Vedanta is a means of self knowledge through words called shabda pramANa.
It is able to give you direct knowledge of your eternal nature through words. In spiritual circles this will be generally criticized with the argument that the eternal self, enlightenment, the absolute, Brahman, the Tao or whatever you want to call it, is beyond words and indescribable. Therefore the conclusion is that it is impossible to get direct knowledge and know your “real” self through words. Continue reading →
This is the second of a four-part article by Acharya Sadananda of Chinmaya Mission Washington (edited by myself) clarifying the nature of the deep-sleep state and addressing a number of problems which frequently cause confusion in seekers.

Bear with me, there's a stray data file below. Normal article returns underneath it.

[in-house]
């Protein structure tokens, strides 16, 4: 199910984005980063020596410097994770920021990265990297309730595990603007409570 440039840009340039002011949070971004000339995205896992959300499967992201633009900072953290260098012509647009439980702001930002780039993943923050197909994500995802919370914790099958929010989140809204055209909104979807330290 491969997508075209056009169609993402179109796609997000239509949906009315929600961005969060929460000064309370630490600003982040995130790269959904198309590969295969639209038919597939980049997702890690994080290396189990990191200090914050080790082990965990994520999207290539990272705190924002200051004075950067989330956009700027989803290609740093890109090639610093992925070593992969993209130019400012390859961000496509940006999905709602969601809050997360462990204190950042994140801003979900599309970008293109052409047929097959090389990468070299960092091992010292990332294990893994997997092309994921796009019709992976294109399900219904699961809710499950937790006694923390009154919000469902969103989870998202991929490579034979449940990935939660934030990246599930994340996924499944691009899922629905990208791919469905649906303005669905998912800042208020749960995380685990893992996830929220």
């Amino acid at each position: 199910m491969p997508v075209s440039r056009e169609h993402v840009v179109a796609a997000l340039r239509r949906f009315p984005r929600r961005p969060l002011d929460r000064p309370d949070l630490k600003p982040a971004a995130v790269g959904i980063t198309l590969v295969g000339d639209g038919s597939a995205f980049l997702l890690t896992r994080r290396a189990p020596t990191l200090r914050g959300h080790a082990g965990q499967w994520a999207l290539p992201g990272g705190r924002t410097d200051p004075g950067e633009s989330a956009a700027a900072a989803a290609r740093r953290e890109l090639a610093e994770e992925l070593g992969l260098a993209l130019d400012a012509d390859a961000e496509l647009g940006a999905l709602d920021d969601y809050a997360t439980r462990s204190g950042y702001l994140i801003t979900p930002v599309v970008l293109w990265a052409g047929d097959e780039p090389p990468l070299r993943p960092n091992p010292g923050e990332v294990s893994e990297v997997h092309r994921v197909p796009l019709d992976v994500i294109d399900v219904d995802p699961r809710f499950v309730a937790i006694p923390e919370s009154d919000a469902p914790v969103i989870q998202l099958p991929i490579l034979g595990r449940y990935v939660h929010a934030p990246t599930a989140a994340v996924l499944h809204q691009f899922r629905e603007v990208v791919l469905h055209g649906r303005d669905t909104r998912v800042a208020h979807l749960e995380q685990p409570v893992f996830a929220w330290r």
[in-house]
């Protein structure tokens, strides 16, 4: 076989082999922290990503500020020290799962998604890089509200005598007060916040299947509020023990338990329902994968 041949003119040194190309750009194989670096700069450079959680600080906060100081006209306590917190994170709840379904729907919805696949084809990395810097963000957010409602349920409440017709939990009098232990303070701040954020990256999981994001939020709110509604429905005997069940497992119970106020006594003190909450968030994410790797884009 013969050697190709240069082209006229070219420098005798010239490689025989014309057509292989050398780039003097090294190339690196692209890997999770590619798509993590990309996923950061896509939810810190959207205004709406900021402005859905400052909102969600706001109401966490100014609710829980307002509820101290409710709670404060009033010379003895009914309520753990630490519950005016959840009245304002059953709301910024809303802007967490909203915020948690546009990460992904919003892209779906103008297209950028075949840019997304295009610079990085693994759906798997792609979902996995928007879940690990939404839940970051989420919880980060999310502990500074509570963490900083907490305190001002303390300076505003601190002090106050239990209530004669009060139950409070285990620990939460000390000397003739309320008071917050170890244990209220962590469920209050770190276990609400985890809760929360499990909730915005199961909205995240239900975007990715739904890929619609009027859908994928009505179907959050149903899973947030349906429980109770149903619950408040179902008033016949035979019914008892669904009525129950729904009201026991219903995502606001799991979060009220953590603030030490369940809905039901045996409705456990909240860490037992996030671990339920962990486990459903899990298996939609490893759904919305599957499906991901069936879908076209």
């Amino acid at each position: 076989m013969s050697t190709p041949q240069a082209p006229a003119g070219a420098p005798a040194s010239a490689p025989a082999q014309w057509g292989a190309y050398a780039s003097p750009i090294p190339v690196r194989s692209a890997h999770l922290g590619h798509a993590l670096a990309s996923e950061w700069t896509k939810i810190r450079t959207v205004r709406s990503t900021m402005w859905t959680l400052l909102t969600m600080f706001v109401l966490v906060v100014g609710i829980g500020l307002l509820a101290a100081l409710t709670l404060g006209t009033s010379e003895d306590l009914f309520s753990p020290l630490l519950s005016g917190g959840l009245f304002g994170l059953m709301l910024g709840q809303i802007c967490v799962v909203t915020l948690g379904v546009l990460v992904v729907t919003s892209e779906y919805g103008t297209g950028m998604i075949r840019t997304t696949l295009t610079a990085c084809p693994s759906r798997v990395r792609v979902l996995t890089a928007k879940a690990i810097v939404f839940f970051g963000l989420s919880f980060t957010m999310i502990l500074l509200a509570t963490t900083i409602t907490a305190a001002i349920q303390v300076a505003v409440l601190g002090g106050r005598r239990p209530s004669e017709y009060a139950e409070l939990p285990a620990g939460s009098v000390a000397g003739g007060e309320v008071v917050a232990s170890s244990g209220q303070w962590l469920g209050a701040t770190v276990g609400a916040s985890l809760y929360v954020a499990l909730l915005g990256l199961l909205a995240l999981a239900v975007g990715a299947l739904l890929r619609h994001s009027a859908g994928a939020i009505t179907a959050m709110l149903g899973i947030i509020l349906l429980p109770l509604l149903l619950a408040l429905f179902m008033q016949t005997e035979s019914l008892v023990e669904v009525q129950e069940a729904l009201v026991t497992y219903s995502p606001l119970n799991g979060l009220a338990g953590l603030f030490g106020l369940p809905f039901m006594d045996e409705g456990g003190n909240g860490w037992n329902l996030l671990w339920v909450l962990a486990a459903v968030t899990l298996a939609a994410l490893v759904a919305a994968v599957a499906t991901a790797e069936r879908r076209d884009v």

When I enter into a pitch dark room I cannot see the presence of any object there as it is too dark. I need a light to illumine the objects. In a pitch dark room, the existence or non-existence of any object cannot be established; they may be there or they may not. In essence, their existence becomes indeterminate or anirvachanIyam. On the other hand, I can see that the room is pitch dark and understand that it is because of this that I do not see the presence or absence of any object. Darkness envelops both the known and the unknown. However, I do not need a light to see the darkness. In addition, I know that I am there even when the room is pitch dark. I do not need a light to know that I am there. I am a self existent entity and therefore a self revealing entity, and hence I do not need any pramANa to know that I am present in the dark room. It is similar to saying that I do not need a light in order to see another light. Being a conscious-existent entity, I am also a self-revealing entity or self-luminous entity or I am aprameyam, not an object of knowledge for which a pramANa is required. In addition, my presence as a self-luminous or self-conscious entity is required to illumine any other object – tasya bhAsA sarvam idam vibhUti; it is by that light of consciousness alone that all objects get revealed. Therefore, the light of consciousness that I am can illumine the darkness as well as the light that opposes the darkness. Thus I am the light of lights, since I light the lights and darkness too – jyotir jyotiH. Therefore, I say that I see it is pitch dark which is covering the existence as well the absence of all objects. Continue reading →